The skies above Mineta San Jose International Airport are no longer the sole domain of passenger planes, whose pilots find themselves in the company of migrating red-tailed hawks. The birds are not only in danger of being hit themselves, but could pose a hazard to the planes that enter and exit the airport. One Californian Boy Scout decided to remedy the problem using a simple yet effective solution. According to NBC News, 16-year-old Caleb Levine built two “raptor traps” with the approval of the US Department of Agriculture (USDA) to safely capture the hawks, which will be later released outside the airport.
KTVU reported that Levine’s raptor traps were actually improvised cage traps constructed from material bought from Lowe’s and Home Depot, both of which generously gave him a discount when they heard about Levine’s project. The traps consist of a bottom cage topped with a collapsible wooden bar and mesh siding. Pigeons are placed in the bottom cage as live bait, drawing in hawks which activate the wooden bar and snap the mesh siding shut. Neither pigeons nor the hawk are harmed in this design.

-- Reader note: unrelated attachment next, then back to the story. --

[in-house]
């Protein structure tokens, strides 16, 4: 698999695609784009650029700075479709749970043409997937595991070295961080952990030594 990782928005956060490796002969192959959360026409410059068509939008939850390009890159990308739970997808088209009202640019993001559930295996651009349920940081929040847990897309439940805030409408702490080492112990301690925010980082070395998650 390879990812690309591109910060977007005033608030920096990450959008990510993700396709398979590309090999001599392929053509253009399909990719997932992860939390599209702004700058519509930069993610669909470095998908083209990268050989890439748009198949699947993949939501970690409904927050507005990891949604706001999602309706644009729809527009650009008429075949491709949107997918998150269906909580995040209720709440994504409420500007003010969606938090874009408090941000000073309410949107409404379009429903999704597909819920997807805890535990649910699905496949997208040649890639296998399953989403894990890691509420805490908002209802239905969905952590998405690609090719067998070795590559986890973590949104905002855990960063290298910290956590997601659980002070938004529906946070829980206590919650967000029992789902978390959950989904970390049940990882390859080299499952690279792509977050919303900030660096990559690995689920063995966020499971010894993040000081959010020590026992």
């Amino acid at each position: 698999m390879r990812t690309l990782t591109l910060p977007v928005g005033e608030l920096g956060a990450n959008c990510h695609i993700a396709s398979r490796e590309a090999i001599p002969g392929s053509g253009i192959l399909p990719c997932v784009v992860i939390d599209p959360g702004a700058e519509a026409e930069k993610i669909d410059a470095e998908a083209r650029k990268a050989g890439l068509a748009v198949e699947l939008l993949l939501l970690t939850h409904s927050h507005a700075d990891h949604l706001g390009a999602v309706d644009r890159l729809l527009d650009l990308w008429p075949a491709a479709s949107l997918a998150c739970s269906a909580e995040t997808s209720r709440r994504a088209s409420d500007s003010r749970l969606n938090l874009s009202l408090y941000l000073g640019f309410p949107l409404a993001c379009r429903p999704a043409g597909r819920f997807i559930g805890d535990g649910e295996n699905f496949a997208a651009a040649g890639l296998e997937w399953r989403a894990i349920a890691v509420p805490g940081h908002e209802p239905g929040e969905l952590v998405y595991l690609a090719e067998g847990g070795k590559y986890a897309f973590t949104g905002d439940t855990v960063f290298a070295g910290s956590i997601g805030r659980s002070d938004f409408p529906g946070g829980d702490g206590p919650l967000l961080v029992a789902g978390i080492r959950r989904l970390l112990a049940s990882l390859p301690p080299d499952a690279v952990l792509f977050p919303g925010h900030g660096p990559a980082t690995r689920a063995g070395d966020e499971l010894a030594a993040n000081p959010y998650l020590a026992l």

“It does feel a little better to help one or two hawks that might have hit a plane,” Levine told KTVU. “I think this could go big because it helps so many people, so many birds.”
USDA biologist Megan Klosterman says that hawks arrive every year to San Jose International Airport as part of their annual migration south. Hawks are drawn to the airport because of the abundance of prey—squirrels and gophers—in the surrounding area. Usually, airport officials use fireworks to ward off the birds but there is an especially large number of hawks and other raptors this year.
“They naturally like to hover over the runways because of the thermals and the prey,” Klosterman said. “It’s a nice place for them to stop and feed.”
Klosterman will be the one handling the traps and release of captured birds, and she already had her first catch with Levine’s traps. The contraptions cost the teenager roughly $225 to build, but at least part of that expense will be reimbursed by the USDA.